Post here your Elvis' pictures

Tue Sep 25, 2007 3:32 am

drjohncarpenter wrote:
PEP wrote:http://eta247.tripod.com/goldlametoronto.mp3

PEP -- what is this? It's only 11.2 KB and does not play.


Hmm don't know what to say Doc, it seems to be working for me when I click on it.

You need a AOL media player to play this.

What this is, is audio form the Toronto show Elvis did in 57', we hear bit's of him singing "Heartbreak Hotel" in between two reporter's talking to some of the Canadian girls and guys.
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One Canadian girl is asked what she thinks of Elvis, her reply is that he is ugly but he sings good, man I just wonder what the F@@k she looked like and what she thought was good looking. :roll:

PEP 8)

Tue Sep 25, 2007 3:38 am

PEP wrote:What this is, is audio form the Toronto show Elvis did in 57', we hear bit's of him singing "Heartbreak Hotel" in between two reporter's talking to some of the Canadian girls and guys.

Ah, this audio from April 2, 1957 was released about ten years ago.

It was track 6 on the classic CD, When All Was Kool (Mystery Train) ->

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Tue Sep 25, 2007 1:32 pm

PEP
One Canadian girl is asked what she thinks of Elvis, her reply is that he is ugly but he sings good,

Could it be she was refering to his stages movements?
He was ugly, as in nasty, vulgar, offensive?
I've even read some reviews about the fifty's, that describe his on stage presents as barbaric.

Surly she could not be talking about his looks, as in handsome!
If she is,then it's the very first time i have ever heard someone,anyone saying that his face features were bad..

Tue Sep 25, 2007 3:47 pm

Elton wrote:PEP
One Canadian girl is asked what she thinks of Elvis, her reply is that he is ugly but he sings good,

Could it be she was refering to his stages movements?
He was ugly, as in nasty, vulgar, offensive?
I've even read some reviews about the fifty's, that describe his on stage presents as barbaric.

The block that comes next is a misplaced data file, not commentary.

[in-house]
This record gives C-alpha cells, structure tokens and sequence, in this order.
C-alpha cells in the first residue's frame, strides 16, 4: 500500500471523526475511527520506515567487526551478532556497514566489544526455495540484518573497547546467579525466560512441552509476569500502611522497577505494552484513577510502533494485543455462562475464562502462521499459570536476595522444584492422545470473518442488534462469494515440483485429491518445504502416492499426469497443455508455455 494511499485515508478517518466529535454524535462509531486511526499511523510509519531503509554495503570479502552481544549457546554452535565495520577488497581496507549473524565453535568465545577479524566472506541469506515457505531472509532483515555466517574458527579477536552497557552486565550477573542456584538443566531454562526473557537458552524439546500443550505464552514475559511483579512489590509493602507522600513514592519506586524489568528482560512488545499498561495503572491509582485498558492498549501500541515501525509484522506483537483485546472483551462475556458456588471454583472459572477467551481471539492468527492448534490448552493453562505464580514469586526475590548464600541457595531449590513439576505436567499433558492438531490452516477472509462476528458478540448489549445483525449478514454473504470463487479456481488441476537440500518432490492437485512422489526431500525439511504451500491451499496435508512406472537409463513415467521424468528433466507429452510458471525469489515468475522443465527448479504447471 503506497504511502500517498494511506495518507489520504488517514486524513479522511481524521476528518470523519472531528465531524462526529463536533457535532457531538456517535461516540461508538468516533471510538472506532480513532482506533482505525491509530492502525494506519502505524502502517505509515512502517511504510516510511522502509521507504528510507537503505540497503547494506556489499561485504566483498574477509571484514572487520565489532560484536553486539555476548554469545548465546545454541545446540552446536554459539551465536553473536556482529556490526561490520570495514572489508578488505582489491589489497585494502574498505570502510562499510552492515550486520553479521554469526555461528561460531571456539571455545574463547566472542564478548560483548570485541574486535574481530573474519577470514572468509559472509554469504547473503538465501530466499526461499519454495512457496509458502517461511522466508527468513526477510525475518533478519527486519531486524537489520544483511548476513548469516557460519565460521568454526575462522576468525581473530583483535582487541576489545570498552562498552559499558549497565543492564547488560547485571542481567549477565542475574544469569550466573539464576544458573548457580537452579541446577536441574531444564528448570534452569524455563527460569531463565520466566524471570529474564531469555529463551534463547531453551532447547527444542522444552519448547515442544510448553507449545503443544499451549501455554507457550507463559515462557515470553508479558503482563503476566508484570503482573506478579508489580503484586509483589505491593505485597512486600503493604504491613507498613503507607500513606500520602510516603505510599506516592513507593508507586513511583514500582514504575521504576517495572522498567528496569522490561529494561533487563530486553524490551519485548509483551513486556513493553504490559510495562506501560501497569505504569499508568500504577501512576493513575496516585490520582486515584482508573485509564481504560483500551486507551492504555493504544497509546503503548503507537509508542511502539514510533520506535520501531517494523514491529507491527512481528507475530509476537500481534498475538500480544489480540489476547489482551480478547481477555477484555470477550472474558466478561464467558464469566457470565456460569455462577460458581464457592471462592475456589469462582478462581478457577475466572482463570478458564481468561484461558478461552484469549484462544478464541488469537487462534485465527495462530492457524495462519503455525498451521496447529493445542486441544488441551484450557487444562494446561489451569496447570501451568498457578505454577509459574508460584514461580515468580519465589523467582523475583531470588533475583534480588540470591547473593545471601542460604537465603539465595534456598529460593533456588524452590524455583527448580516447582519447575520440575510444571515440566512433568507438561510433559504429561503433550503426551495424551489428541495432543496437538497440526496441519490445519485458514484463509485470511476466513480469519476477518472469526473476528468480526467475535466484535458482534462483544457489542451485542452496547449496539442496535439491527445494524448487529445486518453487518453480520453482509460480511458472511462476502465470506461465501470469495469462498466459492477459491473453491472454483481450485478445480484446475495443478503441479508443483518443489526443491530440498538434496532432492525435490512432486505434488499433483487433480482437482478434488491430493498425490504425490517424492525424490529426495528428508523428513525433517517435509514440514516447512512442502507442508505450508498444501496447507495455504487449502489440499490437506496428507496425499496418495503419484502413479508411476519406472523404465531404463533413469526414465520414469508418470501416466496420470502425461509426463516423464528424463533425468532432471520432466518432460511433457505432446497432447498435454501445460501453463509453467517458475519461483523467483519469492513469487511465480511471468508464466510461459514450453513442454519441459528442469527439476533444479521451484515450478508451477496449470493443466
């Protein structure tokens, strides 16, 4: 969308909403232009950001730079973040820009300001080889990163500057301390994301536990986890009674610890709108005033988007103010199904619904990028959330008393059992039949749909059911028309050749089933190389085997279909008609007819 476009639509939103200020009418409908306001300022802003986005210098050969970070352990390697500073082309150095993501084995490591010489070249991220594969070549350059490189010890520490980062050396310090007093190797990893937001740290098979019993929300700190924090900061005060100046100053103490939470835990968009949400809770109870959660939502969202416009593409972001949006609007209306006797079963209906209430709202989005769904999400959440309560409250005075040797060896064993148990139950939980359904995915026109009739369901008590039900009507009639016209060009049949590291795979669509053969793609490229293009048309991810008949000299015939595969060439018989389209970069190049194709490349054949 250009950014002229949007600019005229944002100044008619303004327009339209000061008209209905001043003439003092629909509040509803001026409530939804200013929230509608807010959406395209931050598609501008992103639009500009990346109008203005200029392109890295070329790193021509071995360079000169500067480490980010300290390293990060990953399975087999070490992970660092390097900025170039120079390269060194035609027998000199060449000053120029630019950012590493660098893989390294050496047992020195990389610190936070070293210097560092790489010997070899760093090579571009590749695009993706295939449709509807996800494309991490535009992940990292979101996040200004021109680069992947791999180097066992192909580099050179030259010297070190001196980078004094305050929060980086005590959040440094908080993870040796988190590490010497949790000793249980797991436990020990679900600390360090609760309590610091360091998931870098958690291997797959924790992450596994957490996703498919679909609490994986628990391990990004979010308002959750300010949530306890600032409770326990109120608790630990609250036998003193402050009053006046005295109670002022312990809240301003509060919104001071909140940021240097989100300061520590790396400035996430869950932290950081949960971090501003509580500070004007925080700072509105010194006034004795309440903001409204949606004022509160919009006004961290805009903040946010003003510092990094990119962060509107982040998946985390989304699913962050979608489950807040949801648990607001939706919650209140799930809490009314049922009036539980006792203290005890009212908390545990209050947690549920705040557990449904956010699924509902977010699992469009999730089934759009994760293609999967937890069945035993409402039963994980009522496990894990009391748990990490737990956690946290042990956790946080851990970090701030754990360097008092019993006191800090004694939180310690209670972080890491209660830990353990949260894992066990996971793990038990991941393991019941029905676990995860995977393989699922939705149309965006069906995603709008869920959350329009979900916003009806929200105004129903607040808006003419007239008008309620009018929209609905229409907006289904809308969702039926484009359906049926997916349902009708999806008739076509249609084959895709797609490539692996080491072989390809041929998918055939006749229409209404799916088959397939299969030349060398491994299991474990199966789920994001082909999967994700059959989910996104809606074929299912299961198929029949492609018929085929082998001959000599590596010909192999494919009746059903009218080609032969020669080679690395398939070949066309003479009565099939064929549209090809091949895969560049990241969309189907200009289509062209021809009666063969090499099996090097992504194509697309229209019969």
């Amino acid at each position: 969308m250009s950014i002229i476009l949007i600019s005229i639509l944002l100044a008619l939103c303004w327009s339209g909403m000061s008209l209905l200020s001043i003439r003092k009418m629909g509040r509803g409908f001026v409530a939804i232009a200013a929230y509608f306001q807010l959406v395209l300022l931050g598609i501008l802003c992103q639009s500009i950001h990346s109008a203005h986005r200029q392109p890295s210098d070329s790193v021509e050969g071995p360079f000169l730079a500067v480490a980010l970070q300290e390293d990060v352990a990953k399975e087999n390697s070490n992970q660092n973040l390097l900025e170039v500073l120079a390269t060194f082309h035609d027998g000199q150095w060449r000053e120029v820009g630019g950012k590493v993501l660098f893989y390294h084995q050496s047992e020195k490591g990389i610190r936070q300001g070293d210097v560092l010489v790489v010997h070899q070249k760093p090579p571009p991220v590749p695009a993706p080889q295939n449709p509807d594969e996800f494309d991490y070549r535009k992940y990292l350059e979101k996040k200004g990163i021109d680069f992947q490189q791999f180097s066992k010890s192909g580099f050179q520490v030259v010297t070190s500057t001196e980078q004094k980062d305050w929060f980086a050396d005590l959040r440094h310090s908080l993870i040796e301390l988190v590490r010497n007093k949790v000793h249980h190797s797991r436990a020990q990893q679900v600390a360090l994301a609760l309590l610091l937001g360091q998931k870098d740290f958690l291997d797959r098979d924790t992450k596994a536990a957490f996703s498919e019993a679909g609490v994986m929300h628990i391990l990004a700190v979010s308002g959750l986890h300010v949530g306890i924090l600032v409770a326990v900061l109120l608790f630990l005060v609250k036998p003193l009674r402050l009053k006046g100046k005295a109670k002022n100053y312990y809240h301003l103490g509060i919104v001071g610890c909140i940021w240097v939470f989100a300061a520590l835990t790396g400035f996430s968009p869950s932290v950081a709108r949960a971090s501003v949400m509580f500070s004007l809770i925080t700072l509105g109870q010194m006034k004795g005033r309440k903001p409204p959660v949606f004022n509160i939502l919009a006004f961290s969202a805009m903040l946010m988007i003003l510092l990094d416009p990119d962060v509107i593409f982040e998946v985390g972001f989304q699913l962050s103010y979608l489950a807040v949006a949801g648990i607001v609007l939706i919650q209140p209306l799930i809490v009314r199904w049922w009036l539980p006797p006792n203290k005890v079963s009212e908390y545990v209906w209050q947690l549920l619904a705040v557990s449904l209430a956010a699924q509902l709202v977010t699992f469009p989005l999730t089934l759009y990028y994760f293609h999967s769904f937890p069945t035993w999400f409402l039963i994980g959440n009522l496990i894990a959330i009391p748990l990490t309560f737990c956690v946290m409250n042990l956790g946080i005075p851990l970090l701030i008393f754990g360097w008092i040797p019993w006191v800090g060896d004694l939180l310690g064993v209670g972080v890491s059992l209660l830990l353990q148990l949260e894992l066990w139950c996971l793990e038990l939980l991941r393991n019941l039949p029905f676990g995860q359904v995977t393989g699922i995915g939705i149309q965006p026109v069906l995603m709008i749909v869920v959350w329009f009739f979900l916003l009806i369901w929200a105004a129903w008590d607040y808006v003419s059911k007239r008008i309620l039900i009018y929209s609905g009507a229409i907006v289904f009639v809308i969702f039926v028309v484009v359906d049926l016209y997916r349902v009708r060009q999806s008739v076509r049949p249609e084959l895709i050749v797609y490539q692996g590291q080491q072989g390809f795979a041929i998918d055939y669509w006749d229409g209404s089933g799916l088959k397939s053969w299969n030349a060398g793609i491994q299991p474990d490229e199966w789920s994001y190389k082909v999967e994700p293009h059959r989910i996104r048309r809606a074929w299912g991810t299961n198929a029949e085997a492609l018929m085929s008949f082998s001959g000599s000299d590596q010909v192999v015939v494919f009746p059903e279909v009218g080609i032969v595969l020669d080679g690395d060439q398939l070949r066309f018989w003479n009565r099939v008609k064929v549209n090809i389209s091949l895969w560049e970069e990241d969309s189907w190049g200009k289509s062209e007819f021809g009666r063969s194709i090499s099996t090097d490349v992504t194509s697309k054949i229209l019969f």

Surly she could not be talking about his looks, as in handsome!
If she is,then it's the very first time i have ever heard someone,anyone saying that his face features were bad..


Hmm I think we need someone who was a teenager during this period to let us know if this was an expression back then...

It does seem odd for a teenage girl to think of Elvis as being ugly.

I remember seeing a 60's interview where teenage Rolling Stone fans were asked what they thought of the Stones, an One girl spoke up and said "they are so ugly they are beautuful" or something like that.

PEP 8)

Wed Sep 26, 2007 2:09 pm

Aw The stones, still love 'em after all these years!
Fred & Wilma,just keep getting better!! :wink:

Wed Sep 26, 2007 9:14 pm

PEP wrote:It does seem odd for a teenage girl to think of Elvis as being ugly.

She may have mean it as a euphemism for being "tough" -- a la Brando or Dean. Remember how Elvis at the time mentioned how he noticed the true rebel actors never smiled? That might be what this gal was talking about.

Mon Oct 01, 2007 2:03 am

Though this thread was nearly killed, I really enjoyed this thread and opening picture which I've never seen before.

Again..great topic

Thx

Mon Oct 01, 2007 9:49 pm

E-Cat wrote:Though this thread was nearly killed, I really enjoyed this thread and opening picture which I've never seen before.